Are Conditions Ripe for a Comeback of 130/30 Strategies?

According to Acadian Asset Management, allocators could benefit from systematic extension strategies.


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This time things will be different for systematic extension strategies, argues Acadian Asset Management.

Also known as 130/30 strategies, systematic extension strategies involve investing in a basket of stocks, shorting another basket of stocks, then using the proceeds of those short positions to increase the long exposure.

The strategy faltered during the Global Financial Crisis, but could be ripe for a comeback as asset owners search for yield in a tough equity market.

“Systematic extension strategies offer a disciplined method of boosting active exposure,” according to a paper from Acadian. “But they have been underutilized for years due to hazy perceptions of their underperformance around the Global Financial Crisis and a blurry leeriness of risks associated with shorting.”


The name 130/30 denotes the percentage of the portfolio dedicated to long positions (130 percent) and short positions (30 percent). Fund managers then use the short sale proceeds to increase their exposure to the long positions, effectively allocating 130 percent of a fund’s assets to high-conviction long positions. In other words, it’s a cheaper way to put more money to work. At Acadian, this is a quantitative investment strategy that relies on algorithms to identify investment opportunities.

“What you’re doing here is increasing exposure to mispricings that you can identify in the market,” said Sean Geary, portfolio manager at Acadian. Acadian sees systematic extension strategies as a good alternative for an investor who wants the returns of a concentrated active manager, without the risk of taking just a few portfolio positions. Acadian’s application of 130/30 strategies involves significant diversification, which avoids some of the risk of concentration.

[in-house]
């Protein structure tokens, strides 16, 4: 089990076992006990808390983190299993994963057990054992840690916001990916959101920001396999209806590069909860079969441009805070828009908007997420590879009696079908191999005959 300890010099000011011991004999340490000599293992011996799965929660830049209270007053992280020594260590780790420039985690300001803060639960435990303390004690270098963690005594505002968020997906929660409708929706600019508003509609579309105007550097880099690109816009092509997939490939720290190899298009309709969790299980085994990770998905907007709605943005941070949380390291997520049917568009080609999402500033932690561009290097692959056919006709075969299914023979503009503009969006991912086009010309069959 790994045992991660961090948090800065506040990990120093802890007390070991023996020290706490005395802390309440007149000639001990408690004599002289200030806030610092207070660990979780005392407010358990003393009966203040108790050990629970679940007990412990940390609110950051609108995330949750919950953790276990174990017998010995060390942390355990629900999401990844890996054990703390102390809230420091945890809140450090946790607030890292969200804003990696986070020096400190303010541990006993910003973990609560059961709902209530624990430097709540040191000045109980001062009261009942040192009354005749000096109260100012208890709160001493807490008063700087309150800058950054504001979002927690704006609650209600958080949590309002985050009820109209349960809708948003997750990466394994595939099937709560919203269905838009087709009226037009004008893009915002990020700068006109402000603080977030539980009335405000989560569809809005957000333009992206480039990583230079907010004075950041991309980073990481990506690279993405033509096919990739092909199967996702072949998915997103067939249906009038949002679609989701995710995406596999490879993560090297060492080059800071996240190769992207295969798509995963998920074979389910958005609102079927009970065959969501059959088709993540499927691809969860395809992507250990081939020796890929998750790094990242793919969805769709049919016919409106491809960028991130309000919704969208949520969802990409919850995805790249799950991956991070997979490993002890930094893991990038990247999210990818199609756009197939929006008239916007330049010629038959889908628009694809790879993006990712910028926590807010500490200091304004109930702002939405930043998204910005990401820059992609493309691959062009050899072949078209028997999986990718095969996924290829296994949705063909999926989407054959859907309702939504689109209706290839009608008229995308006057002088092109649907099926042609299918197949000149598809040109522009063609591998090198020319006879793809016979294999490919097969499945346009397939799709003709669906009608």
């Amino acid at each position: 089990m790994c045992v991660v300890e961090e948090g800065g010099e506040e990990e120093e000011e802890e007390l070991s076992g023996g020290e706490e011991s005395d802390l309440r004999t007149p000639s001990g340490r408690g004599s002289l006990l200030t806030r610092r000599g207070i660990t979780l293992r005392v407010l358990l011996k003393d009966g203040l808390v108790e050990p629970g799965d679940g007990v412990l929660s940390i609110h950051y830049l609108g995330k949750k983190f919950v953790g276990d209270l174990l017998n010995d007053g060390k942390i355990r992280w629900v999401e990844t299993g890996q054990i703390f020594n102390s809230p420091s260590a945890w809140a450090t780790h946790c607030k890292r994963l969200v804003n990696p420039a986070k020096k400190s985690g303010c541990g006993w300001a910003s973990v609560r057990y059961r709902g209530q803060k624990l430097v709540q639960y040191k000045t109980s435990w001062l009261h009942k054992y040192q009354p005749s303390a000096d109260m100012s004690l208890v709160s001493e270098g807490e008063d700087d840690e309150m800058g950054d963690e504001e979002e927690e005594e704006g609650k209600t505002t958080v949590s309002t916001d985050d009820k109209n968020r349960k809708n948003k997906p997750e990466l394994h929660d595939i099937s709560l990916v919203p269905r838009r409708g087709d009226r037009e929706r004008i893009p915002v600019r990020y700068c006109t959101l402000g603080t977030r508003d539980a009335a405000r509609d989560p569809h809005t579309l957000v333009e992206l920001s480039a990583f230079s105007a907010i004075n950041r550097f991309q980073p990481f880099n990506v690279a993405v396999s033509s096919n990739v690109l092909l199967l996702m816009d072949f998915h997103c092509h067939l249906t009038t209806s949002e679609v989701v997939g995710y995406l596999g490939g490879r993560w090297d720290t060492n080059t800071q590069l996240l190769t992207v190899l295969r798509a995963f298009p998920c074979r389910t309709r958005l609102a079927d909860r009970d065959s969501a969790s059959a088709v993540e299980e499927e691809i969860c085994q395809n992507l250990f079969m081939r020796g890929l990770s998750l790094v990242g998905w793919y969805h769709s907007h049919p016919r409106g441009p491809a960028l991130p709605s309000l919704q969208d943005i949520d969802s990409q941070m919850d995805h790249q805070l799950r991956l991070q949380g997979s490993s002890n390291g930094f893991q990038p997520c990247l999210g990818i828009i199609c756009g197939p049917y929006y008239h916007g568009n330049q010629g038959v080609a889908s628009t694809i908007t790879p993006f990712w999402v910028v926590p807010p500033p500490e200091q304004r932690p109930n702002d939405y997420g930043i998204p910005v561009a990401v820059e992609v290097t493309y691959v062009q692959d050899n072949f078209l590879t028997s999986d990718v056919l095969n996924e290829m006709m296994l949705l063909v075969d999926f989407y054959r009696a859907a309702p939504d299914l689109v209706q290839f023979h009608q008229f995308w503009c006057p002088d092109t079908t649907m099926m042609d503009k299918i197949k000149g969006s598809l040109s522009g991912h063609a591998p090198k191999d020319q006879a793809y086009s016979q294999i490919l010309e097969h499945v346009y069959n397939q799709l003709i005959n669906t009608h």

But some investors are still hesitant. After all, they remember what happened during the Global Financial Crisis. Researchers in 2007 predicted that 130/30 strategies — once dubbed “The New Long-Only” — could see their market share soar from $75 billion that year to $2 trillion by 2010. Asset managers piled into this corner of the market, eager to tap into high potential returns.

That didn’t happen. Like portable alpha strategies — and actively managed funds by and large — during the GFC, 130/30 funds were plagued by underperformance. Many 130/30 funds were quant-driven, and their models couldn’t handle the volatile market swings. So they underperformed.

According to the Financial Times’s 2013 mea culpa on the strategy, systematic extension strategies reached their final peak in 2010 — at just $9.4 billion.

But as asset owners seek to add alpha to their portfolios while mitigating risk, these strategies could come back into vogue. At least, Acadian Asset Management believes that could be the case. The firm has been running systematic extension strategies since 2003, riding several market cycles. Now could be the strategy’s time to shine.

Allocators are “motivated by concern that lack of beta won’t get investors where they need to go,” according to Seth Weingram, Geary’s colleague at Acadian who serves as a senior vice president at the firm.

In his view, part of what propelled 130/30 strategies downward in the mid-aughts was a rush of “rudimentary” quant products that did not have the sophisticated risk management tools that today’s strategies have implemented.

According to Geary, Acadian’s short books are “very diversified” and include hundreds of stocks, which the team believes can reduce some of the portfolio’s overall risk. The model Acadian uses also filters out meme stocks, effectively avoiding some of the problems that arise when hype, rather than true value, drives up a stock’s price.

“When you think about what has been reported on or visible to investors, they think of Reddit and GameStop most recently,” Geary said. “We get questions about dealing with that. Those types of scenarios are the ones that we don’t like to play in.”

The results have been good so far.

Acadian compared its implementation of the strategy to both a long-only baseline portfolio and a long-only portfolio that includes 1.6 times leverage. For the period between February 2007 and March 2022, the 130/30 strategy posted higher average active returns compared to both portfolios. This was done with lower active risk than the 1.6 times leverage portfolio.

Acadian also noted that these extension strategies can increase an asset owner’s exposure to small-cap markets without piling on more risk.

“We think that ability to control risk very clearly is an attribute of a systematic approach that gets undervalued,” Weingram said.